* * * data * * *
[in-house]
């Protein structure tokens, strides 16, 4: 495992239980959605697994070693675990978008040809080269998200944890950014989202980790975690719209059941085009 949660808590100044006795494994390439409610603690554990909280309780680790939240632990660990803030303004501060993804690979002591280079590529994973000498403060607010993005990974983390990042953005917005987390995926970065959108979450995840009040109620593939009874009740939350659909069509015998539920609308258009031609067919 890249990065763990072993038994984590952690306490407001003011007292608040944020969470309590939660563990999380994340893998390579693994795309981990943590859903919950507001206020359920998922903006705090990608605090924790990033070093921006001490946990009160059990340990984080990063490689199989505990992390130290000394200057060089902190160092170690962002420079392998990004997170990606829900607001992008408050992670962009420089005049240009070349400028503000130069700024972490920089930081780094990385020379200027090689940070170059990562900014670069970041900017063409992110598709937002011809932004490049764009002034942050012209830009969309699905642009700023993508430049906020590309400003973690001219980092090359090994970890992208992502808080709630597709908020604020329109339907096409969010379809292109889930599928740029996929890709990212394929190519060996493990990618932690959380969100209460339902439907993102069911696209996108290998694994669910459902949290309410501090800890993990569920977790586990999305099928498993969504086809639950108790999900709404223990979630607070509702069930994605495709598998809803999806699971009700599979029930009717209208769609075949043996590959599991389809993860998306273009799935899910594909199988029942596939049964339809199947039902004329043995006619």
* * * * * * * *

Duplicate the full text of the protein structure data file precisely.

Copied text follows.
[in-house]
């Protein structure tokens, strides 16, 4: 495992239980959605697994070693675990978008040809080269998200944890950014989202980790975690719209059941085009 949660808590100044006795494994390439409610603690554990909280309780680790939240632990660990803030303004501060993804690979002591280079590529994973000498403060607010993005990974983390990042953005917005987390995926970065959108979450995840009040109620593939009874009740939350659909069509015998539920609308258009031609067919 890249990065763990072993038994984590952690306490407001003011007292608040944020969470309590939660563990999380994340893998390579693994795309981990943590859903919950507001206020359920998922903006705090990608605090924790990033070093921006001490946990009160059990340990984080990063490689199989505990992390130290000394200057060089902190160092170690962002420079392998990004997170990606829900607001992008408050992670962009420089005049240009070349400028503000130069700024972490920089930081780094990385020379200027090689940070170059990562900014670069970041900017063409992110598709937002011809932004490049764009002034942050012209830009969309699905642009700023993508430049906020590309400003973690001219980092090359090994970890992208992502808080709630597709908020604020329109339907096409969010379809292109889930599928740029996929890709990212394929190519060996493990990618932690959380969100209460339902439907993102069911696209996108290998694994669910459902949290309410501090800890993990569920977790586990999305099928498993969504086809639950108790999900709404223990979630607070509702069930994605495709598998809803999806699971009700599979029930009717209208769609075949043996590959599991389809993860998306273009799935899910594909199988029942596939049964339809199947039902004329043995006619």